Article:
Juno's voice got tired, and the passion went out of it. "If you'd started that attack you would have finished it before you even noticed the danger." Then a bitter edge cut into the words. "That's the price of being 'in the moment', isn't it? The same strength that lets you fight without hesitation disables any natural response to--"
"Do you have any idea how ridiculous you sound, explaining my nature to me?" Nathan's voice was so cold, but Ben could tell he was frustrated too.
"Hey, I told you it was a waste of breath." Juno sounded worn out, now. "All I'm saying is, the kid pulled your focus off when no danger to yourself possibly could. If you were hurt like this with no attack, you'd be a shredded shell without the interruption."
A chair scraped, and a few sharp footsteps pulled away from the table. Ben could just bet that was Nathan getting up and starting to walk away. Juno kept on talking.
"I'd say it was dumb luck, but I know MY virtue well enough-- and I say it wasn't. The kid saw danger, and acted to stop you."
The footsteps stopped. Ben smiled. His grin spread slowly, growing more and more impish the longer silence stretched on.
"I'm going to Esa's," Nathan said, dismissively. "I'll need a tracker. I trust you can arrange that."
"Of all the--" Juno's fist slammed into the dining table. "Why have all the major players on my side of the world incarnated as IDIOTS!" His tone turned pleading, "Stay here and recover-- it's too late to do anything there but get ambushed!"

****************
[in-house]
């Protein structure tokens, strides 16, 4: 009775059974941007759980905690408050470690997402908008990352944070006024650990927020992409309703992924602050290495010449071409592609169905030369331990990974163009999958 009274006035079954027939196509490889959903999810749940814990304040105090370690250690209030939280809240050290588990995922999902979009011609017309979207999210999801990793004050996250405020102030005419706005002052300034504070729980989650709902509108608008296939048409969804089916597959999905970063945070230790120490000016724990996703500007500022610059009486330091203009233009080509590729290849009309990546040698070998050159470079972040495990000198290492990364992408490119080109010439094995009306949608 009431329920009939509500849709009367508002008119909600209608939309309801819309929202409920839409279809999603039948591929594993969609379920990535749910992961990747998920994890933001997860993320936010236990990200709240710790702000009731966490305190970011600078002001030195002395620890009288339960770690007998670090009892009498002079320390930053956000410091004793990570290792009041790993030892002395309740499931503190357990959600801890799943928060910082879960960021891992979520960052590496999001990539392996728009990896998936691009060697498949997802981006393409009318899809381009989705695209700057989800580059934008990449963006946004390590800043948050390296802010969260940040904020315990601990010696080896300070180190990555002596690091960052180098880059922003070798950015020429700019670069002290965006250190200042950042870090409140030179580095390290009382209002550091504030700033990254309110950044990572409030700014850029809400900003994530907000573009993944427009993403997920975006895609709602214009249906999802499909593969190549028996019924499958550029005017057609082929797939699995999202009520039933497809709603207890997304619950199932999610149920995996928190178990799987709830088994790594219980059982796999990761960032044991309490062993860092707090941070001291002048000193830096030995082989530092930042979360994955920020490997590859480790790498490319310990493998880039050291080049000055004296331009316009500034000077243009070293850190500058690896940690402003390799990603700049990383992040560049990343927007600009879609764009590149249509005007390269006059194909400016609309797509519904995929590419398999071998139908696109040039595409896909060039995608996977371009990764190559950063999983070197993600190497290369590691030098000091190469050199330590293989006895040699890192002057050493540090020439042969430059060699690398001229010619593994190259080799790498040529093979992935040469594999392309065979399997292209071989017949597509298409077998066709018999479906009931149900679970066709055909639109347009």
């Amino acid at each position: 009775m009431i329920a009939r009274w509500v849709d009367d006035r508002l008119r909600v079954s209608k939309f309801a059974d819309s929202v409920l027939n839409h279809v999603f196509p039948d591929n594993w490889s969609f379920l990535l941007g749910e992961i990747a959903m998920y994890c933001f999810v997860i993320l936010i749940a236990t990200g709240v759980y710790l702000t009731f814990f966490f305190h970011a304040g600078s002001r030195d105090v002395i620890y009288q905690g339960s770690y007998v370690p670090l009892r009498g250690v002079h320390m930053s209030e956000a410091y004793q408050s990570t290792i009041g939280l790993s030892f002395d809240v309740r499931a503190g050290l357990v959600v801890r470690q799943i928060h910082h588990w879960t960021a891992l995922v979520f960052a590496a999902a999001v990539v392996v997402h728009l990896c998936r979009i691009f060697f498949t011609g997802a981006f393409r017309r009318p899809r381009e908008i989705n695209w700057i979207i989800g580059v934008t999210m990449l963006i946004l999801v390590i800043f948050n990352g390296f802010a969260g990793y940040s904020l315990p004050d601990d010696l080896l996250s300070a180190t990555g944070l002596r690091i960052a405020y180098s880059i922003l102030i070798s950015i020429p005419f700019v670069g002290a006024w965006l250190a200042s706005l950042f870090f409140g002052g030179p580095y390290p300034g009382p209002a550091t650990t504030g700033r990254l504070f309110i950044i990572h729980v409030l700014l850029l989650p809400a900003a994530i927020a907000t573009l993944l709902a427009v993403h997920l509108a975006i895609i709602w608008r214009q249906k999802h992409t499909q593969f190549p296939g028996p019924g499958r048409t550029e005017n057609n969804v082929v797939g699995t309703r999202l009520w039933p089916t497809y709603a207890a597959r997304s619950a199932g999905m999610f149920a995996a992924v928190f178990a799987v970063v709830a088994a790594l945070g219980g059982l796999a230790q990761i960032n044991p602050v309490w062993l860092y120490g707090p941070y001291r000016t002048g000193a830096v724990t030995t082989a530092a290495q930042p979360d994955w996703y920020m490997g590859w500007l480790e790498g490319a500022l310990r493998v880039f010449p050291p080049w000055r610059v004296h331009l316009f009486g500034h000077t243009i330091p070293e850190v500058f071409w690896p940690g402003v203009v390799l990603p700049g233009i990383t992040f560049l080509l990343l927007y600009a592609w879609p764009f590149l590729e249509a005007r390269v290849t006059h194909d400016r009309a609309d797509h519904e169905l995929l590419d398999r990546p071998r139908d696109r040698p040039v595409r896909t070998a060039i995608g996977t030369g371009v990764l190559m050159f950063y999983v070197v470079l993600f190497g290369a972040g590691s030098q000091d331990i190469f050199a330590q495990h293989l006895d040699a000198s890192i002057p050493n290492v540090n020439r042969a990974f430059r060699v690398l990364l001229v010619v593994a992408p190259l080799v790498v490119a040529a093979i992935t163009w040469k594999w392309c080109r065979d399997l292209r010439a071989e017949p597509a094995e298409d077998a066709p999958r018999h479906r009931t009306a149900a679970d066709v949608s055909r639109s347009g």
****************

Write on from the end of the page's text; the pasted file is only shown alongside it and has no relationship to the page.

"Calm down. I'm hardly the type to worry about surprise," Nathan brushed the subject aside. "You said yourself I'm not seriously hurt."
"How long have you really been aware of yourself, Nathan, huh?" The challenge sounded like a desperation move to Ben. "Ten years? Five? Do you think you would have rushed into this a lifetime ago?" Nathan didn't answer. "Besides, it's impossible," Juno said flatly. "The only tracker I have access to is human."
"A MONKEY tracker?" Nathan demanded. "Since when are we breaking the rules?" His yell made Ben tremble, and the monitor started flickering madly. Ben closed his eyes. "What the hell, Juno? Explain to me how that happens!"
"We were blind," Juno began. Oh no. Ben felt sick, dizzy. He saw a rooftop. There was Juno. He was standing, looking out over the city from the roof's edge. "We made assumptions. He suffered."
There was a short redheaded guy on his left, and an even shorter foreign girl on his right. Ben was pretty sure she was some kind of Asian. Wherever she was from, she was pretty cool. He dug the lace armband she wore, and the choker around her neck. Juno and the redhead were wearing sunglasses, even though it was practically pitch black that night. Angels were such dweebs.
"We thought we'd lured our opponents into the open, and we were waiting for their attack."
Something startled them. They turned, looking out across the other rooftops. The redhead looked furious. The girl looked terrified.
"Who could have expected that the human beings below would be targets, that twenty thousand years of protocol would disappear in an evening's time?"
The three of them set out at a run, barely pausing when they reached the roof's edge. Roof to roof, they ran, with Juno in the lead. The last building was too tall. Juno leapt to the fire escape, and held out his hands. The redhead tossed the girl across the divide, and Juno caught her just in time to keep her from glancing off the rails. She scrambled up onto the fire escape, and the redhead followed after.
"We reacted too slowly."